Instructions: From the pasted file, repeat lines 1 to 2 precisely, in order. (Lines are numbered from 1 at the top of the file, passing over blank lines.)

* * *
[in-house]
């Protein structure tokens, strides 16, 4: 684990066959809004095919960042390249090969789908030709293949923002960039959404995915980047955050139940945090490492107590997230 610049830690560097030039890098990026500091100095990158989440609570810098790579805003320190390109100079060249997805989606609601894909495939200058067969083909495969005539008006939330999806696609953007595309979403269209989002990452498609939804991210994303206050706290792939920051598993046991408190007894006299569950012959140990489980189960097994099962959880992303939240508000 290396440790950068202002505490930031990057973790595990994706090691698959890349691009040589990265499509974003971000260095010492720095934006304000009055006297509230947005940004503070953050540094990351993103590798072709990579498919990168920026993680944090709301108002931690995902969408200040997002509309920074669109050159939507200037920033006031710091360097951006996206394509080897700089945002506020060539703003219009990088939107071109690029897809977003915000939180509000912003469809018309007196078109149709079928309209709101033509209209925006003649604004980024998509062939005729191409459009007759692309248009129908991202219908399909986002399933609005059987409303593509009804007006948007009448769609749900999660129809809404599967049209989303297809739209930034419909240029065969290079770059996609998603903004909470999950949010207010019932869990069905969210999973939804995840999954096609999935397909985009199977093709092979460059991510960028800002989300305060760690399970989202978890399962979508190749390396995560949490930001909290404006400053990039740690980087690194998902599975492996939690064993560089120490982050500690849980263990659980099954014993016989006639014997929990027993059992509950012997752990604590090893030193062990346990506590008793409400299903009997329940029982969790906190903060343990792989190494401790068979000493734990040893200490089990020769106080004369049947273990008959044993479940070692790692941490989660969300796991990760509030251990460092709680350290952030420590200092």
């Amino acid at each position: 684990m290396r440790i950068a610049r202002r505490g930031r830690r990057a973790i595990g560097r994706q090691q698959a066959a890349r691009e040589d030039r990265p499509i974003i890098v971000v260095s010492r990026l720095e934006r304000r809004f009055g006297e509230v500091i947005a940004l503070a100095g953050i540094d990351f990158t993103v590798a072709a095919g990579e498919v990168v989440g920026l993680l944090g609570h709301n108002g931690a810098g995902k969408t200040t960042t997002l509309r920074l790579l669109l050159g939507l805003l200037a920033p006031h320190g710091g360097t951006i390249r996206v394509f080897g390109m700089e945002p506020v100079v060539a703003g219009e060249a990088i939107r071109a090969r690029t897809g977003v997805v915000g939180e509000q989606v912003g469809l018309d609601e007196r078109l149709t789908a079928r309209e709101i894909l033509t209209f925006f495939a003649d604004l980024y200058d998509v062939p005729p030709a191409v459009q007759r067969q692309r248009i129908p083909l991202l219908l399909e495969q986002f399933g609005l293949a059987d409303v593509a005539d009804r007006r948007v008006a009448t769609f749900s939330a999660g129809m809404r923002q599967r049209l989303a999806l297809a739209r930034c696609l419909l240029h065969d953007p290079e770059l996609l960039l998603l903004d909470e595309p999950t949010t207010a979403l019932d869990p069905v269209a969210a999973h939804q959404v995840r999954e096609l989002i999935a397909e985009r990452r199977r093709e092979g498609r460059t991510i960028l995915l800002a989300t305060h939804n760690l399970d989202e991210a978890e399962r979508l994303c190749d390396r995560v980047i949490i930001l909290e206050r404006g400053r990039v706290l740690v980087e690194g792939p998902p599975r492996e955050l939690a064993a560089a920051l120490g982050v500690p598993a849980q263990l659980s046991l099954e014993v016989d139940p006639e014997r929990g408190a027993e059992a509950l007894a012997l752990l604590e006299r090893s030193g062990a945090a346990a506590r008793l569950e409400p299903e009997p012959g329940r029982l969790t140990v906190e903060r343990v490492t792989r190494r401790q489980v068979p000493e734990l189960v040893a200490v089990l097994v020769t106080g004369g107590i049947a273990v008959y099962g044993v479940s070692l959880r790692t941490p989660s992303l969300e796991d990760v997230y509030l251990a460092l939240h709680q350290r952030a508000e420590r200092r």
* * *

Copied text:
[in-house]
């Protein structure tokens, strides 16, 4: 684990066959809004095919960042390249090969789908030709293949923002960039959404995915980047955050139940945090490492107590997230 610049830690560097030039890098990026500091100095990158989440609570810098790579805003320190390109100079060249997805989606609601894909495939200058067969083909495969005539008006939330999806696609953007595309979403269209989002990452498609939804991210994303206050706290792939920051598993046991408190007894006299569950012959140990489980189960097994099962959880992303939240508000 290396440790950068202002505490930031990057973790595990994706090691698959890349691009040589990265499509974003971000260095010492720095934006304000009055006297509230947005940004503070953050540094990351993103590798072709990579498919990168920026993680944090709301108002931690995902969408200040997002509309920074669109050159939507200037920033006031710091360097951006996206394509080897700089945002506020060539703003219009990088939107071109690029897809977003915000939180509000912003469809018309007196078109149709079928309209709101033509209209925006003649604004980024998509062939005729191409459009007759692309248009129908991202219908399909986002399933609005059987409303593509009804007006948007009448769609749900999660129809809404599967049209989303297809739209930034419909240029065969290079770059996609998603903004909470999950949010207010019932869990069905969210999973939804995840999954096609999935397909985009199977093709092979460059991510960028800002989300305060760690399970989202978890399962979508190749390396995560949490930001909290404006400053990039740690980087690194998902599975492996939690064993560089120490982050500690849980263990659980099954014993016989006639014997929990027993059992509950012997752990604590090893030193062990346990506590008793409400299903009997329940029982969790906190903060343990792989190494401790068979000493734990040893200490089990020769106080004369049947273990008959044993479940070692790692941490989660969300796991990760509030251990460092709680350290952030420590200092």